A leader on Main Street

Jim Bird receives Leadership Award

-Messenger photo by Kelby Wingert
Jim Bird, local business owner, received the Leadership Award from Main Street Iowa for his work with Main Street Fort Dodge. The award recognizes “inspirational leadership and volunteers who make significant contributions to the local Main Street program.”

A Fort Dodge business owner and community leader was honored by Main Street Iowa last week.

Jim Bird, owner of Olde Boston’s Restaurant and Pub, Sports Page, Mineral City Mill and Grill and Pancheros, received the Leadership Award for his work with Main Street Fort Dodge. The award recognizes “inspirational leadership and volunteers who make significant contributions to their local Main Street program.”

Bird was the president of Main Street Fort Dodge from the organization’s re-establishment in January 2018 through December 2019.

Main Street Fort Dodge had been on a hiatus for nearly 20 years when Bird started as president, said Main Street Fort Dodge Executive Director Kris Patrick.

Although the presidential role is a year-long time commitment, Bird stayed on for two years.

“We really appreciate the fact that he was that dedicated,” she said.

Bird was among dozens of other community leadership honorees who were to be recognized during the 2020 Main Street Iowa Awards on April 3. However, due to the COVID-19 coronavirus restrictions, the awards ceremony was canceled.

“I think it’s very flattering,” Bird said of the honor. “Main Street Iowa does a big job in a lot of communities and it’s nice to be recognized.”

Bird was active with Main Street Fort Dodge in the past, Patrick said, and he has made a big impact on the community.

“He is determined to make downtown friendly for everyone,” she said. “His leadership has created some partnerships with the city and one of the projects he’s working on is bringing lighting downtown. He is integral in the camera program that we’re working on with the city to bring cameras to the downtown.”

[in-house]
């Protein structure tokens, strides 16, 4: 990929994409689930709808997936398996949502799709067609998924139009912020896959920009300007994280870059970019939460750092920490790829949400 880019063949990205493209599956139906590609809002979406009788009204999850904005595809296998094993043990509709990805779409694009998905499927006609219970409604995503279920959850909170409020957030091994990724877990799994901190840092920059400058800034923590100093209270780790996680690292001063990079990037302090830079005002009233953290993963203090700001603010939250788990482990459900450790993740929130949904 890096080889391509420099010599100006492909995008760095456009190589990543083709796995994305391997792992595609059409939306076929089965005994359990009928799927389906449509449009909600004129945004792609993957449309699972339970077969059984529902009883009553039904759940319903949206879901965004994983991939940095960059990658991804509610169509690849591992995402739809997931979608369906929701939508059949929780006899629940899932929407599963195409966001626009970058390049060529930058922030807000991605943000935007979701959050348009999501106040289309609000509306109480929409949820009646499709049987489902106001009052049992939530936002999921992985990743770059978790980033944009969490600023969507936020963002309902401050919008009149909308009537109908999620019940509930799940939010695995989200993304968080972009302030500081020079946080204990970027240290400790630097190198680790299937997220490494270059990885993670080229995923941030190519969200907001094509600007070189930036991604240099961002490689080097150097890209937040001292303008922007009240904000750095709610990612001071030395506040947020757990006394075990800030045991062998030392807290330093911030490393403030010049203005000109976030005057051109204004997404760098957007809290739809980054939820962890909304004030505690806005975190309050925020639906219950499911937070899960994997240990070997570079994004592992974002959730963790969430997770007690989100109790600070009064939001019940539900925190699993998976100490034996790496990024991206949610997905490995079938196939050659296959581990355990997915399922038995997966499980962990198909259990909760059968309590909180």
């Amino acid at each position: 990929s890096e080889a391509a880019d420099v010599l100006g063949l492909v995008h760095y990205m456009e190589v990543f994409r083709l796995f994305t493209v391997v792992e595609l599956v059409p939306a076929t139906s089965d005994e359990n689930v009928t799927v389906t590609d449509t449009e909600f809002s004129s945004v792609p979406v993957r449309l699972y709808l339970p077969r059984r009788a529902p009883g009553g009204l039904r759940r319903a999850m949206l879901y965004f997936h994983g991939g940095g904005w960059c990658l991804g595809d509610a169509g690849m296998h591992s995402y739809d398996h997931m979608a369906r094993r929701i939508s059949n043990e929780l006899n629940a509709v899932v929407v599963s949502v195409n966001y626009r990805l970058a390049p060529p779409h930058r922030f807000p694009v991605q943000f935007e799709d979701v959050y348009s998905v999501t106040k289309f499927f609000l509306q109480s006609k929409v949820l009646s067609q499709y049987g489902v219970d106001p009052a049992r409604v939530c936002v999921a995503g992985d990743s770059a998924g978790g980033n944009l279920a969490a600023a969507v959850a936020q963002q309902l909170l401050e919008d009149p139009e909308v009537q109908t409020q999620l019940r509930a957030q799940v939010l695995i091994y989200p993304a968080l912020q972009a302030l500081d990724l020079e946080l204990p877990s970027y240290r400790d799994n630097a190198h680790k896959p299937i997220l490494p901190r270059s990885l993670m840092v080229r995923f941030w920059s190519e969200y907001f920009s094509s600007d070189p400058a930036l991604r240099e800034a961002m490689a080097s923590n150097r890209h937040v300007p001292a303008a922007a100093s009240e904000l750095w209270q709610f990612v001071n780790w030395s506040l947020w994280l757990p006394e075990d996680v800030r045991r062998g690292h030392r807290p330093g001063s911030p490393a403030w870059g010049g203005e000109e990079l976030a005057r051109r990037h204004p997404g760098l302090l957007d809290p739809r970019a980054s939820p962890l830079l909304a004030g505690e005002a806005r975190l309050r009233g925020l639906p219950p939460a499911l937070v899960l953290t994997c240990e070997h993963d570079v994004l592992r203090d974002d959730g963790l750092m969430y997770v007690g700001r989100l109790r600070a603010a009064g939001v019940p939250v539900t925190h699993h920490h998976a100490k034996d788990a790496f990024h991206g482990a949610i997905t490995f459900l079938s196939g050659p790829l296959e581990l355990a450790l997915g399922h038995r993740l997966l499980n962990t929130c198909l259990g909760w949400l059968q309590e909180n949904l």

Bird is very passionate about downtown Fort Dodge.

“Downtown Fort Dodge is very historic,” he said. “We’ve got a really, really neat downtown.”

He noted that in the 1930s, ’40s and ’50s, the city experienced a “growth spurt,” which attracted a lot of people to downtown.

“It was a really bustling space,” he said.

However, in recent decades, there’s been an “exodus away from the downtown.”

“I think it’s really important to have a Main Street organization there to work with the city and working on ways to save the quality, historic architecture,” Bird said. “Making sure the buildings that have kind of emptied out, we have an opportunity to fill those up again.”

Bird said that the downtown area earning an Opportunity Zone status a few years ago is a draw for investors to the district.

“I think Fort Dodge has a lot of good things going on, as far as new employers, I just think that if we could match the right employers with the right buildings, it would help the whole economy in the downtown,” he said.

It’s a critical time to invest in downtown Fort Dodge, Bird said, and one challenge is downtown parking. He said he aims to work with the city to make a downtown parking system that works and isn’t “punitive.”

Even though Bird wasn’t able to travel to Des Moines and receive his award certificate from Gov. Kim Reynolds earlier this month, Main Street Fort Dodge still honors his work and leadership in the community.

“We feel very fortunate that Jim is willing to continue his dedication and his volunteerism in our Main Street program, even after his years as president,” Patrick said. “And we appreciate all of his leadership and continue that work and relationships with the city and the private sector.”


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